Moving with your pet (c) 2016-2018 Frania Shelley-Grielen all rights reserved

Moving is one of the top three stressful experiences for humans and when the move
includes our pets, the stress can affect everyone in the family.  However, humans do get
to offset some anxiety through exercising some choice and control over what the move
might bring while our animals simply get none.  Planning and executing a move for us,
includes all sorts of think ahead moments from anticipating potential issues and figuring
how best to address them to what to look to forward to in your new home.  Each new
experience from packing boxes to moving trucks to rearranging furniture are events that
your cat or dog or both get to show up to without knowing ahead of time they are coming.  
As many plans and expectations as you have for your new place you pet simply cannot
share them. This is all foreign, uncharted territory outside of the realm of the routine
world your cat or dog has come to know and depend on.  Knowing this, how can you make
that move less stressful for the companion animals in your household?

Before you go:  Pack for your pet too-  Toys, beds, scratch posts, litter pans and other pet
p
araphernalia need to be as recognizable as possible to provide familiar smells and known
object recognition (think “their stuff’).  You know how you hear that packing a suitcase
for humans is a good idea for that initial settling in period of your new place?  Your pet
needs one also.

Moving day:  is sure to be chaotic with everyone coming, going and doors left ajar, open,
slammed, not to mention all sorts of strangers to your pets in the form of moving men,
etc.  Keep it safe the day of for cats by making sure to confine pets to the last room anyone
will enter with a securely closed door.  Even better, place cats the morning of, after food
and litter breaks, into cat carriers with one of your worn t shirts to provide scent and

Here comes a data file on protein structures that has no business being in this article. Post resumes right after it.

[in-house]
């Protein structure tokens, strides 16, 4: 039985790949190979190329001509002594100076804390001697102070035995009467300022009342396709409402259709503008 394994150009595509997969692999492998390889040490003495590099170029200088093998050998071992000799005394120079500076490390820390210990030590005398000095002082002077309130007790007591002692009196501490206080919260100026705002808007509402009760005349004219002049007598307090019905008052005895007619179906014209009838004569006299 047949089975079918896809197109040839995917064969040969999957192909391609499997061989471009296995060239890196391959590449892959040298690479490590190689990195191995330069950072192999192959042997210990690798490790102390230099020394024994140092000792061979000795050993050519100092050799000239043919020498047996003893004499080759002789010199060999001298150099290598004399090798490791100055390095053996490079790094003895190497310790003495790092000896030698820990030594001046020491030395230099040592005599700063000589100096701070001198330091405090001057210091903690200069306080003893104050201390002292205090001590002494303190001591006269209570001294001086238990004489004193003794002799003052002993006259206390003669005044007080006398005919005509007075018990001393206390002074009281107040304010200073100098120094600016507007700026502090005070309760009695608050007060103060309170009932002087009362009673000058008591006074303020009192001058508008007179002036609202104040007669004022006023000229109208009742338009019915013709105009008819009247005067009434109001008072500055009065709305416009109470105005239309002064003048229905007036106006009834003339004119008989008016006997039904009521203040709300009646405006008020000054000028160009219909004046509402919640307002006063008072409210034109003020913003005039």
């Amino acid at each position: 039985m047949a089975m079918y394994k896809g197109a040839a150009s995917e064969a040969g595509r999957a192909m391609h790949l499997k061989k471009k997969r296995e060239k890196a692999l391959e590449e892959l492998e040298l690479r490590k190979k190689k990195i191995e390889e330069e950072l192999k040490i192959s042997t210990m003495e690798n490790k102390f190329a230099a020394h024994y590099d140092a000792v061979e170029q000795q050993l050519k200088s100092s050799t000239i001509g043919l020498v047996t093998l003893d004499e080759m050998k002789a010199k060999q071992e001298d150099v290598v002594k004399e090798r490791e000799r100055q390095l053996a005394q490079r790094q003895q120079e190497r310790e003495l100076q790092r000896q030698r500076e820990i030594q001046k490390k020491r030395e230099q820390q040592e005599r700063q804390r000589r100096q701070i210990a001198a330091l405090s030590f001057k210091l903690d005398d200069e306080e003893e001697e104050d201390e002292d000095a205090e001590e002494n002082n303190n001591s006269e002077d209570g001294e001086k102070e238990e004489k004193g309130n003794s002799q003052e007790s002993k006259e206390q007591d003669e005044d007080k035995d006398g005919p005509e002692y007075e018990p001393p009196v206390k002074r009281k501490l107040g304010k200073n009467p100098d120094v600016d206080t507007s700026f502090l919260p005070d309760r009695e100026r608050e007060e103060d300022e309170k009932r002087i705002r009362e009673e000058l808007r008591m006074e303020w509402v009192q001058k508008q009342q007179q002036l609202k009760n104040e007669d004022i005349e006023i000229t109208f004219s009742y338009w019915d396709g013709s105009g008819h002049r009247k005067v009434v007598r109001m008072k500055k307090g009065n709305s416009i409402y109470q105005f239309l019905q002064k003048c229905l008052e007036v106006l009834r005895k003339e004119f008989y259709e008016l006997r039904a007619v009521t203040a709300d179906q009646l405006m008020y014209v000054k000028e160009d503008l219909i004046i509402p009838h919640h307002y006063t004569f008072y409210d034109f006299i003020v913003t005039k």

comfort.  Position the carriers against a wall and not in the center of the room for
additional security.  Partially cover the tops of the carrier with a pillow case to block
some visual exposure making sure there is sufficient airflow.  A spritz of Rescue Remedy
on muzzle and/or paws is helpful for both cats and dogs.

Larger dogs can be kept with you on lead and smaller dogs can also be confined to

carriers.  Make sure and bring your animals with you and never on the moving van and
check frequently on them to monitor stress.

Your new place:  Allow for less is more with cats initially. While you may think having
an option to explore the new digs is the way to go for felines all that new space is over-
whelming and scary.  Keep cats in one room for the first week or two.  Your bedroom is the
ideal space especially since you will be spending all those nocturnal hours together and is
full of your scent, all of which is incredibly reassuring in a new space .  Install familiar cat
beds, toys, litter box, and a feeding station.  Cat houses or beds on a raised surface or cat
towers are ideal for hiding and getting familiar with things in cat time.  Allow for cats
going incognito when they arrive and do remember to greet kitties by name on each
entrance and exit to and from the room for reassurance in this new scary space.

Explore your new place with your dog- Make sure and take the time to allow the dog to

sniff around, on a leash, the block, yard, perimeter of your home.  This walk around